Former IAF Chief Maj. Gen. (res.) David Ivry says, in a new article, that Israel needs to rethink the concepts of ‘deterrence’ and ‘decisive victory’, which are less relevant in today's assymetrical battlefields.
“Limited-scale, asymmetrical conflicts have become the norm. All-out wars between states where both parties invest all of their national resources in an attempt to achieve a decisive victory have become less relevant,” writes Ivry, who is now President of Boeing Israel, in a paper for the BESA Center.
“David Ben-Gurion’s conceptual trinity of ‘deterrence’, ‘early warning’ and ‘decisive victory’ is no longer fully valid,” he explains. “These concepts should no longer be used as the only or main criterion when evaluating military and political moves made in the context of the new situation.”
“While ‘deterrence’ remains relevant to preventing total war, we may lose the ability to deter violence in specific situations, such as launching rockets at Israel by terrorist organizations,” he posits, and “in the context of limited-scale conflicts, partial military victories are attainable even if no decisive victory is achieved.”
The deterrence achieved after the Second Lebanon War, he says, was not necessarily the result of the severe blow inflicted on the Dahiyeh suburb of Beirut and the destruction of Hezbollah’s long-range missiles. Rather, he reminds readers, during the last day before the ceasefire came into effect, Hezbollah launched some 250 rockets into Israeli territory and declared this as a victory. It subsequently acquired a dominant role in the politics of Lebanon – and this political role contributed to the subsequent calm along the Israel-Lebanon border.
“The deterrence of the last eight years seemingly achieved in Lebanon was not achieved because of the accomplishments of the Israeli military,” Ivry determines. “It was not the result of the Israeli military blow, but the result of Hezbollah’s fears of losing their political accomplishments in Lebanon in the event of another conflict with Israel. Indeed, Hezbollah has not stopped preparing forces, materiel and arms for a future war. Instead, deterrence resulted from other developing interests over which Israel had no control or influence, such as the Syrian civil war.”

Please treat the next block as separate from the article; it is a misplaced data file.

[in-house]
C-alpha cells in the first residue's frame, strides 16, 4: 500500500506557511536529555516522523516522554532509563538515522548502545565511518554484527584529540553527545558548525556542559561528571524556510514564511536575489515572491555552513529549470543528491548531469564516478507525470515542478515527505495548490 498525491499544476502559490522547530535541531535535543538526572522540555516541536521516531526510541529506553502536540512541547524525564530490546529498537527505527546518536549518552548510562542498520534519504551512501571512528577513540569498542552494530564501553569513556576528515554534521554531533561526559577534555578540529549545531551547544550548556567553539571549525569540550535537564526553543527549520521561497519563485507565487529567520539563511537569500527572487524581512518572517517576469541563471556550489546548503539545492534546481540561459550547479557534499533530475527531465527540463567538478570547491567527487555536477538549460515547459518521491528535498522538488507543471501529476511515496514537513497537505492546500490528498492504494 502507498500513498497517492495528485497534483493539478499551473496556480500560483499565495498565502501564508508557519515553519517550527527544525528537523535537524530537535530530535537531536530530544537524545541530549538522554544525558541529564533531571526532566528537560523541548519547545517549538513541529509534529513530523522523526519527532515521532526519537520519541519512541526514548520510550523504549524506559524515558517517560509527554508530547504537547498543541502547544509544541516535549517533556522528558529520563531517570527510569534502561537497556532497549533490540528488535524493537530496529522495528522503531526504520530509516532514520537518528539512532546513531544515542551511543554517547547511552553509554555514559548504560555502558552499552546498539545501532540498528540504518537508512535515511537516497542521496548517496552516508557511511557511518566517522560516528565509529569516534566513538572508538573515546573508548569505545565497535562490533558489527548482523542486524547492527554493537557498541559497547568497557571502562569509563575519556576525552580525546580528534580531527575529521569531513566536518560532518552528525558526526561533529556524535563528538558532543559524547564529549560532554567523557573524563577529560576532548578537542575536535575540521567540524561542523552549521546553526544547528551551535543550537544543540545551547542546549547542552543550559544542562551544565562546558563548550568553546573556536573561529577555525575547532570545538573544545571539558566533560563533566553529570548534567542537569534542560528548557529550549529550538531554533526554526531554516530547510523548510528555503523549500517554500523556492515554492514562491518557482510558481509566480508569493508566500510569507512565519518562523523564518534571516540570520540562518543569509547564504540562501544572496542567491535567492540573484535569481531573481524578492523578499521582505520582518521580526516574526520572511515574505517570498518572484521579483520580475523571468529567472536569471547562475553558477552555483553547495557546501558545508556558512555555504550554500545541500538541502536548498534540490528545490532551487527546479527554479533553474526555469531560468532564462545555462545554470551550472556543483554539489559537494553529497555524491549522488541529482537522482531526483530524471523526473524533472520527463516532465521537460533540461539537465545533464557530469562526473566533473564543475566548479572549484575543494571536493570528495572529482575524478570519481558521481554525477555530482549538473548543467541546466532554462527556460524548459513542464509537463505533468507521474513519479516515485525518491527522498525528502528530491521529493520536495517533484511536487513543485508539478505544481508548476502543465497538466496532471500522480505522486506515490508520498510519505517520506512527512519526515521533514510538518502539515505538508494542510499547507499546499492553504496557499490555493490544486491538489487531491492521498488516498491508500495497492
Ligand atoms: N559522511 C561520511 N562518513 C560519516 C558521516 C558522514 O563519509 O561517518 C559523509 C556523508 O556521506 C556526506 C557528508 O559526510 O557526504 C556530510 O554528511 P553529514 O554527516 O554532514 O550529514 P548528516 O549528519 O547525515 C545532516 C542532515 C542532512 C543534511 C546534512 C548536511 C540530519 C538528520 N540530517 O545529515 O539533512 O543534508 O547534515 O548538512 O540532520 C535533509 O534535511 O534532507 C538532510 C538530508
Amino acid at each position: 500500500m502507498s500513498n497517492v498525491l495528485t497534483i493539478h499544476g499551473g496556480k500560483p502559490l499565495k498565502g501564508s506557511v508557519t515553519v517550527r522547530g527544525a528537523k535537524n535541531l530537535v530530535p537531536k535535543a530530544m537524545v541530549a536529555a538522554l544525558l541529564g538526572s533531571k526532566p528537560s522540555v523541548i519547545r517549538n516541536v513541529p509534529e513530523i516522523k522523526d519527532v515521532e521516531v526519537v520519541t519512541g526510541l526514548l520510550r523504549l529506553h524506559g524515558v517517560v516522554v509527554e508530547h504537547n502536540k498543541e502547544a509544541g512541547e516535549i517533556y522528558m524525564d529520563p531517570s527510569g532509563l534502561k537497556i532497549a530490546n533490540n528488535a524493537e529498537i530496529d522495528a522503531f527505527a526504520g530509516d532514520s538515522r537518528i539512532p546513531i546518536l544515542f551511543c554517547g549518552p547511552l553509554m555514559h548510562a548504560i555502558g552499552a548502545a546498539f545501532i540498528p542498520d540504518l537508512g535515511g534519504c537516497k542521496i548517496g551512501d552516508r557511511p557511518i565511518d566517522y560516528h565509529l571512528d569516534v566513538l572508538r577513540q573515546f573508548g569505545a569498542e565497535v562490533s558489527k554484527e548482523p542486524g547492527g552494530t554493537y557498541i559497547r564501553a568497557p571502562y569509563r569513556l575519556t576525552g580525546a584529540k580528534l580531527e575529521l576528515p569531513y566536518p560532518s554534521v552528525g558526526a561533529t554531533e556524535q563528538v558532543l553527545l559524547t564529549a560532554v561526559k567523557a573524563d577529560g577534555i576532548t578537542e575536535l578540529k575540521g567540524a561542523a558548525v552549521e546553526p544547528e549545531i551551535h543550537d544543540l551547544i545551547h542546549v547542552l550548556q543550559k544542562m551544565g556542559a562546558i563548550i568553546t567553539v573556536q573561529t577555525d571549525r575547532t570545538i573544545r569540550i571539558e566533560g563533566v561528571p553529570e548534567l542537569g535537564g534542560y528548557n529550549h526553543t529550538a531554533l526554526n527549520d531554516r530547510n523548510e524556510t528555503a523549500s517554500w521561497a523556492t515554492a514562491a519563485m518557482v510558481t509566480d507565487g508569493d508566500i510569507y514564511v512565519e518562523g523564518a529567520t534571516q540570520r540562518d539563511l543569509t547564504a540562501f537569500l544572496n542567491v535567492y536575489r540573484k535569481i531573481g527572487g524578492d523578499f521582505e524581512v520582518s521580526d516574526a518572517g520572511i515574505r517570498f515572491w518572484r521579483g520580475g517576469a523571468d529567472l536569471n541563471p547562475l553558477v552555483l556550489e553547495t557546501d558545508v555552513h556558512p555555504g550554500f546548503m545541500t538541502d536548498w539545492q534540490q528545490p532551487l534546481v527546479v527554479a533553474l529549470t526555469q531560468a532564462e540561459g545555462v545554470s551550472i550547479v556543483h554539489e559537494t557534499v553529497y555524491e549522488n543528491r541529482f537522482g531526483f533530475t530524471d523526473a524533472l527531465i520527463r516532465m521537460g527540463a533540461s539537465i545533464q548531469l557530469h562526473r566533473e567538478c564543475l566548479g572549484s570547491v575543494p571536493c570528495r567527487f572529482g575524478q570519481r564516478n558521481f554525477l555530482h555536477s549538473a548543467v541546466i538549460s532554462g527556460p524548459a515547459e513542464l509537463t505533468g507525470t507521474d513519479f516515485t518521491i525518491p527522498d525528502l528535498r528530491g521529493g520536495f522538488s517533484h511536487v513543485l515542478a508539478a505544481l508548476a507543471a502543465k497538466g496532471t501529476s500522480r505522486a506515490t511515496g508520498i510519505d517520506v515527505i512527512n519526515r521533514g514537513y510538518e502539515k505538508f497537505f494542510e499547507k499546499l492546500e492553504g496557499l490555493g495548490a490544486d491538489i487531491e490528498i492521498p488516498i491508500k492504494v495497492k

Under current conditions, with video cameras everywhere, high sensitivity to civilian casualties, and the need for domestic and foreign support, “achieving a decisive victory is close to impossible,” says Ivry, who commanded the IAF when it successfully attacked the nuclear reactor in Iraq in 1981. Therefore, “investments should be made in active and passive defense so as to enable discretion regarding the offensive operations. The better protected the rear area is, the less we will be dragged into unreasonable or insufficiently prepared scenarios.”
“It is desirable to plan for short-term confrontations lasting no more than a few days. In this way, the IDF can bring its superior firepower to bear in concentrated fashion, making a powerful psychological impact on the enemy, and doing so before international political backing wanes (as it inevitably does when the images of destruction broadcast by the media begin to gnaw away at support for Israel). Israel must strike swiftly and determinedly while the casualty parameter is still within the range regarded as proportionate.”